1.5 a Tenant must seek the prior written consent of the Landlord should they wish to keep pets or other animals at the Property. A Landlord must not unreasonably withhold or delay a written request from a Tenant without considering the request on its own merits. The Landlord should accept such a request where they are satisfied the Tenant is a responsible pet owner and the pet is of a kind that is suitable in relation to the nature of the premises at which it will be kept. Consent is deemed to be granted unless the written request is turned down by a Landlord with good reason in writing within 28 days of receiving the request. A Landlord is prohibited from charging a fee to a Tenant who wishes to keep pets or other animals at the Property. Permission may be given on the condition that the Tenant pays an additional reasonable amount towards the deposit, but the deposit must not breach the deposit cap requirements under the Tenant Fees Act 2019.”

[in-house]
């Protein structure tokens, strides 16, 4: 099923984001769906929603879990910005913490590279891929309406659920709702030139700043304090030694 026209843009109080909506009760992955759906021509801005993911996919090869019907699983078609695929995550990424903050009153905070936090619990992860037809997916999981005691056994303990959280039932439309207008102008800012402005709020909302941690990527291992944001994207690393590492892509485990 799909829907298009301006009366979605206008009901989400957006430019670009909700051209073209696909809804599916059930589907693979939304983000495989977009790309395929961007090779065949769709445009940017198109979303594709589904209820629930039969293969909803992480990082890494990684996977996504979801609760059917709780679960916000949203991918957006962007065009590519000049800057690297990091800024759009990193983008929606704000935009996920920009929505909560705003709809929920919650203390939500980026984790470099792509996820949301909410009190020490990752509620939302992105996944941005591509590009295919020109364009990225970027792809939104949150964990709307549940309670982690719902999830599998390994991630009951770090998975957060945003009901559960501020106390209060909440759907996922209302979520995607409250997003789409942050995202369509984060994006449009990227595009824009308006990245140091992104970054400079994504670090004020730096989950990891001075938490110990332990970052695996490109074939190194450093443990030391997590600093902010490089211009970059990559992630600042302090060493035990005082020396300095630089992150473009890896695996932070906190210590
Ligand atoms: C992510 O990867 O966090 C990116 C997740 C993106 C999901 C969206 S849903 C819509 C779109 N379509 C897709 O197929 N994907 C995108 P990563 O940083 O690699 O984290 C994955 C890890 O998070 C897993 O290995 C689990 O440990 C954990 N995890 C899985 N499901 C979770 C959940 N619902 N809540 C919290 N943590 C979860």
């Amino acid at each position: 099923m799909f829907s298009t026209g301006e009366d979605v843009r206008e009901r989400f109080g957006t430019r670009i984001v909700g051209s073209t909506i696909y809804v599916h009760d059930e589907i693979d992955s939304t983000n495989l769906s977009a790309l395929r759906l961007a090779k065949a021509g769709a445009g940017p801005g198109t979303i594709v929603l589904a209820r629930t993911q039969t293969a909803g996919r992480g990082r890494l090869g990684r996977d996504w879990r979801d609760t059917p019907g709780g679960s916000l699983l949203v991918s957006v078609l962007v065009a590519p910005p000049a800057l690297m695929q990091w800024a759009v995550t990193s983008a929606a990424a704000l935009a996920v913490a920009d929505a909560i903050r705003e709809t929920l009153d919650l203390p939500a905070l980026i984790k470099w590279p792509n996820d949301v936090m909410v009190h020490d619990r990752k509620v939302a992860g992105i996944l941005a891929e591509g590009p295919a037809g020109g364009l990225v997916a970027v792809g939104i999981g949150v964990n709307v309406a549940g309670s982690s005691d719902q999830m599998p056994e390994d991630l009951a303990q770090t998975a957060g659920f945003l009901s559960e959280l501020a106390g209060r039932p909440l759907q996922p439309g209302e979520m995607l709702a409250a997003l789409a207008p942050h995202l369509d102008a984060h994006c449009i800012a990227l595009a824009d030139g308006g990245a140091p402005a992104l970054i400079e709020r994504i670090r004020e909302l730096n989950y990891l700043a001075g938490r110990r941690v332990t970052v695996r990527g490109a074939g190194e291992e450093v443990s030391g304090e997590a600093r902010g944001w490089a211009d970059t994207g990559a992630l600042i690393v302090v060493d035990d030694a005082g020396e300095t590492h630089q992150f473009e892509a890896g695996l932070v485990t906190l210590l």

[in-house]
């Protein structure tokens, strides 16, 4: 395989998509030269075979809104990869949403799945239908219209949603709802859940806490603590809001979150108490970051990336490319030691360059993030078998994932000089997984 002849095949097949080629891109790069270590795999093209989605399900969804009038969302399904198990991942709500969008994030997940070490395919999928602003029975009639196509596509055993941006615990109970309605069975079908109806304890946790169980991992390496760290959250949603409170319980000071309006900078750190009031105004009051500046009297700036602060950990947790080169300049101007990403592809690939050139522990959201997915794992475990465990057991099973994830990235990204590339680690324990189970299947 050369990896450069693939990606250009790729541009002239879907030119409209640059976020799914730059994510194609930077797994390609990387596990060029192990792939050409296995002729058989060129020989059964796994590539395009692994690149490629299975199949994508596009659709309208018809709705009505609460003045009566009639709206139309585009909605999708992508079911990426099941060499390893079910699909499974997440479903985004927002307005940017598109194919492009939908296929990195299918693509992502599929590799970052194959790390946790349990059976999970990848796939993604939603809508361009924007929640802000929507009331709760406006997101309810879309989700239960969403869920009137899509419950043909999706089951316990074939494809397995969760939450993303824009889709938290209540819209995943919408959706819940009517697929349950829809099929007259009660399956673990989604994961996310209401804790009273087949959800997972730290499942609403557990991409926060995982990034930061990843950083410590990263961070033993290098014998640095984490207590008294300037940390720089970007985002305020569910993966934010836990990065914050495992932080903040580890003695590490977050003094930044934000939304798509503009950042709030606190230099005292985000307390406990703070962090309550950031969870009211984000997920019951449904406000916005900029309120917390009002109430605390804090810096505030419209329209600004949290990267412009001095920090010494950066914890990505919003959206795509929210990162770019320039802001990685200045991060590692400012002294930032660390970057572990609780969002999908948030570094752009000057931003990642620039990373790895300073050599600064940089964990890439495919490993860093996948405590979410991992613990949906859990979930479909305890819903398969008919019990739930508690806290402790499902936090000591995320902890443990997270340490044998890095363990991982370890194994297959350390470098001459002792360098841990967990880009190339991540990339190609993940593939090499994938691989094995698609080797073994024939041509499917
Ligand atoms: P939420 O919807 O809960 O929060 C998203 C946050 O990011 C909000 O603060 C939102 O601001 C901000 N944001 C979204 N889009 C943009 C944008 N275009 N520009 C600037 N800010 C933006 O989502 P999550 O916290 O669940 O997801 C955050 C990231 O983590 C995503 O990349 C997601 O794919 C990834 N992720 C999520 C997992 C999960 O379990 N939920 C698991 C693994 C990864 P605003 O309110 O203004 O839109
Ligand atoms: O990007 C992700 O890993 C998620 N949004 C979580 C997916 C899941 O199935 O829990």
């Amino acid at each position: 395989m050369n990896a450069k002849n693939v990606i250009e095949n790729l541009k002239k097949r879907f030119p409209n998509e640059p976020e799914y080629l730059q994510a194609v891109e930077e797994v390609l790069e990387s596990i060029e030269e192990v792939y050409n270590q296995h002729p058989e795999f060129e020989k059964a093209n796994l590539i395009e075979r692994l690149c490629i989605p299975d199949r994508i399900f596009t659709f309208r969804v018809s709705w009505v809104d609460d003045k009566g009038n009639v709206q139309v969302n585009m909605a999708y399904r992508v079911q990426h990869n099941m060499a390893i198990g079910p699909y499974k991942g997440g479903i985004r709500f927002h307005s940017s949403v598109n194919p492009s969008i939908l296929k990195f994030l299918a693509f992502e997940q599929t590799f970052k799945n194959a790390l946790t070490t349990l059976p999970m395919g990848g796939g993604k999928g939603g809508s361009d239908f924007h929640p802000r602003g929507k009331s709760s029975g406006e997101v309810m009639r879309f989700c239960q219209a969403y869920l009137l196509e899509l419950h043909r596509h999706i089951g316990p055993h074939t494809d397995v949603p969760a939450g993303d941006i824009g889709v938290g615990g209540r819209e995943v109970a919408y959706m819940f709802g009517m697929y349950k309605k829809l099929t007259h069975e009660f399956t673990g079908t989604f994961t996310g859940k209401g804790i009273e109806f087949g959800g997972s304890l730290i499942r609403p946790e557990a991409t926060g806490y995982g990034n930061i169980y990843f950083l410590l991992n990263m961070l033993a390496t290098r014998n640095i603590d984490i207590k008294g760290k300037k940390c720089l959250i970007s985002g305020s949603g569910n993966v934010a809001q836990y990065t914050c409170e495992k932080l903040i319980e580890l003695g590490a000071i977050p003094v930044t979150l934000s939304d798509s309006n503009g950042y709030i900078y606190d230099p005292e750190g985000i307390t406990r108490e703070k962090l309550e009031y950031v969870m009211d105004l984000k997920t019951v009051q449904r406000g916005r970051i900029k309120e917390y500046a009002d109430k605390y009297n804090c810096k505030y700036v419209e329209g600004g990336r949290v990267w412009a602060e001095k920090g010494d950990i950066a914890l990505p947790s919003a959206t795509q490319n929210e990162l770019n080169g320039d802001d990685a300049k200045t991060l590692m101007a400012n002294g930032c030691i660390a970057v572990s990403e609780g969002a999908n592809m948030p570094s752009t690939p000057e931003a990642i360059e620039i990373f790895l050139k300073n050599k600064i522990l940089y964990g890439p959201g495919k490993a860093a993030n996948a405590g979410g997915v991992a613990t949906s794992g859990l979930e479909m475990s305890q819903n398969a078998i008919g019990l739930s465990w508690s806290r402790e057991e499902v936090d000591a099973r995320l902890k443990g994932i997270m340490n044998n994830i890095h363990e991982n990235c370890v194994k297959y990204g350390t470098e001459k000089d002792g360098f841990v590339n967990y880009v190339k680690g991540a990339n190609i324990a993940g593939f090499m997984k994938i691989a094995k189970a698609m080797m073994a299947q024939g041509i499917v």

The model tenancy agreement contains various Guidance Notes, which provide the following comments on this clause (emphasis added):
“A responsible pet owner will be aware of their responsibilities in making best efforts 2 to ensure their pet does not cause a nuisance to neighbouring households or undue damage to the Property. A landlord should take steps to accommodate written requests from responsible tenants with pets. They should only turn down a request in writing within a 28 day period if there is good reason to do so, such as large pets in smaller properties or flats, or otherwise properties where having a pet could be impractical. Landlord consent is therefore the default position unless otherwise specified in writing by a landlord. If consent is given on the condition that additional deposit is paid by the tenant, the total deposit must not breach the deposit cap introduced under the Tenant Fees Act 2019 and must be protected in an authorised tenancy deposit scheme.”